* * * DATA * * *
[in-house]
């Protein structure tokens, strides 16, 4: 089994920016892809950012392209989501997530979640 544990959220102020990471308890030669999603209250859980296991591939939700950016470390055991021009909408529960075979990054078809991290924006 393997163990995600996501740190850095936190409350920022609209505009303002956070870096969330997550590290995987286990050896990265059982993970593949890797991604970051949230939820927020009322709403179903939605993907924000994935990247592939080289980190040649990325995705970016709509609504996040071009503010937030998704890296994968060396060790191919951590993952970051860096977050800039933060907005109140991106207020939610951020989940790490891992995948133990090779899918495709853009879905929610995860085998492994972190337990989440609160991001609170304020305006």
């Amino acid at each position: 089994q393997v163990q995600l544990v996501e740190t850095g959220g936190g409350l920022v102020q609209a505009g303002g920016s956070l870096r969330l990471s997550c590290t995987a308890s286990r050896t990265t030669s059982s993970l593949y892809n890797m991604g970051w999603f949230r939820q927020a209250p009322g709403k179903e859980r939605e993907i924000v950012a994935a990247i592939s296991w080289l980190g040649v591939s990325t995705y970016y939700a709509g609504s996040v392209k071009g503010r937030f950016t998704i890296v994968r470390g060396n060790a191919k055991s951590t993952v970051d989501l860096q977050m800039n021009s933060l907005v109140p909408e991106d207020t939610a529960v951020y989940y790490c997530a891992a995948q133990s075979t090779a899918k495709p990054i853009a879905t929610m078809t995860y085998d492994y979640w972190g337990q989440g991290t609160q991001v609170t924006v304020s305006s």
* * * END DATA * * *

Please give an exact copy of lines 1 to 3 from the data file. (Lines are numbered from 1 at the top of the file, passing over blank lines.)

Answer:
[in-house]
């Protein structure tokens, strides 16, 4: 089994920016892809950012392209989501997530979640 544990959220102020990471308890030669999603209250859980296991591939939700950016470390055991021009909408529960075979990054078809991290924006 393997163990995600996501740190850095936190409350920022609209505009303002956070870096969330997550590290995987286990050896990265059982993970593949890797991604970051949230939820927020009322709403179903939605993907924000994935990247592939080289980190040649990325995705970016709509609504996040071009503010937030998704890296994968060396060790191919951590993952970051860096977050800039933060907005109140991106207020939610951020989940790490891992995948133990090779899918495709853009879905929610995860085998492994972190337990989440609160991001609170304020305006």
């Amino acid at each position: 089994q393997v163990q995600l544990v996501e740190t850095g959220g936190g409350l920022v102020q609209a505009g303002g920016s956070l870096r969330l990471s997550c590290t995987a308890s286990r050896t990265t030669s059982s993970l593949y892809n890797m991604g970051w999603f949230r939820q927020a209250p009322g709403k179903e859980r939605e993907i924000v950012a994935a990247i592939s296991w080289l980190g040649v591939s990325t995705y970016y939700a709509g609504s996040v392209k071009g503010r937030f950016t998704i890296v994968r470390g060396n060790a191919k055991s951590t993952v970051d989501l860096q977050m800039n021009s933060l907005v109140p909408e991106d207020t939610a529960v951020y989940y790490c997530a891992a995948q133990s075979t090779a899918k495709p990054i853009a879905t929610m078809t995860y085998d492994y979640w972190g337990q989440g991290t609160q991001v609170t924006v304020s305006s």